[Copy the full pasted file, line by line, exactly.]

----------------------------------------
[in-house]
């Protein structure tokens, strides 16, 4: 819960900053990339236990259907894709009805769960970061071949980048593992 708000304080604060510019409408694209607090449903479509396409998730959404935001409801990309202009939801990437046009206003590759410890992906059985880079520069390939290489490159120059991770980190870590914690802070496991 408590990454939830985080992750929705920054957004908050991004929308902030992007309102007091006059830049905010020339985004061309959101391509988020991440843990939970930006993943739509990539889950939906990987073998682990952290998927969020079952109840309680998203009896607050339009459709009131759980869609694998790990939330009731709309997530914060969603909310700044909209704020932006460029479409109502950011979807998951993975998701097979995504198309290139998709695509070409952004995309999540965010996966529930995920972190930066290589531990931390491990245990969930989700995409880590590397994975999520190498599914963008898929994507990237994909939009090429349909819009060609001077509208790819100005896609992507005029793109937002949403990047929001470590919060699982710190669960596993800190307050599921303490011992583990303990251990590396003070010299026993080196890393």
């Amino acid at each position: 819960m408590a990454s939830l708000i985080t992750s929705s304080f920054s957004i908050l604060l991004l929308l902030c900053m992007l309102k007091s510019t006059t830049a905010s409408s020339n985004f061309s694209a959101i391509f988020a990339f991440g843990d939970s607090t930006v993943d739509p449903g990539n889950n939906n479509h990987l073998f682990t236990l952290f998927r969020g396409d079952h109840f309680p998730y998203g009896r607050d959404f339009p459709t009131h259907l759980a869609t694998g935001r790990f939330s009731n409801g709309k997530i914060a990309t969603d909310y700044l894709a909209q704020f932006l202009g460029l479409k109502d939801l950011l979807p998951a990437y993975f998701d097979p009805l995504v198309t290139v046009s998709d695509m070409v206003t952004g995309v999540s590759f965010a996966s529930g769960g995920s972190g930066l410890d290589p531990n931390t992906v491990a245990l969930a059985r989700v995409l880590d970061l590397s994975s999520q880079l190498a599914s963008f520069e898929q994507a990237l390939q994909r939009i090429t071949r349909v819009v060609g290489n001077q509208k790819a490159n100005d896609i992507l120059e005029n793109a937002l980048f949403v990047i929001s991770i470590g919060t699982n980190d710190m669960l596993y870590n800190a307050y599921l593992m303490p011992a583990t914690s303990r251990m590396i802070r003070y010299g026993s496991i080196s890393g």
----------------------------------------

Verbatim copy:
[in-house]
């Protein structure tokens, strides 16, 4: 819960900053990339236990259907894709009805769960970061071949980048593992 708000304080604060510019409408694209607090449903479509396409998730959404935001409801990309202009939801990437046009206003590759410890992906059985880079520069390939290489490159120059991770980190870590914690802070496991 408590990454939830985080992750929705920054957004908050991004929308902030992007309102007091006059830049905010020339985004061309959101391509988020991440843990939970930006993943739509990539889950939906990987073998682990952290998927969020079952109840309680998203009896607050339009459709009131759980869609694998790990939330009731709309997530914060969603909310700044909209704020932006460029479409109502950011979807998951993975998701097979995504198309290139998709695509070409952004995309999540965010996966529930995920972190930066290589531990931390491990245990969930989700995409880590590397994975999520190498599914963008898929994507990237994909939009090429349909819009060609001077509208790819100005896609992507005029793109937002949403990047929001470590919060699982710190669960596993800190307050599921303490011992583990303990251990590396003070010299026993080196890393």
């Amino acid at each position: 819960m408590a990454s939830l708000i985080t992750s929705s304080f920054s957004i908050l604060l991004l929308l902030c900053m992007l309102k007091s510019t006059t830049a905010s409408s020339n985004f061309s694209a959101i391509f988020a990339f991440g843990d939970s607090t930006v993943d739509p449903g990539n889950n939906n479509h990987l073998f682990t236990l952290f998927r969020g396409d079952h109840f309680p998730y998203g009896r607050d959404f339009p459709t009131h259907l759980a869609t694998g935001r790990f939330s009731n409801g709309k997530i914060a990309t969603d909310y700044l894709a909209q704020f932006l202009g460029l479409k109502d939801l950011l979807p998951a990437y993975f998701d097979p009805l995504v198309t290139v046009s998709d695509m070409v206003t952004g995309v999540s590759f965010a996966s529930g769960g995920s972190g930066l410890d290589p531990n931390t992906v491990a245990l969930a059985r989700v995409l880590d970061l590397s994975s999520q880079l190498a599914s963008f520069e898929q994507a990237l390939q994909r939009i090429t071949r349909v819009v060609g290489n001077q509208k790819a490159n100005d896609i992507l120059e005029n793109a937002l980048f949403v990047i929001s991770i470590g919060t699982n980190d710190m669960l596993y870590n800190a307050y599921l593992m303490p011992a583990t914690s303990r251990m590396i802070r003070y010299g026993s496991i080196s890393g």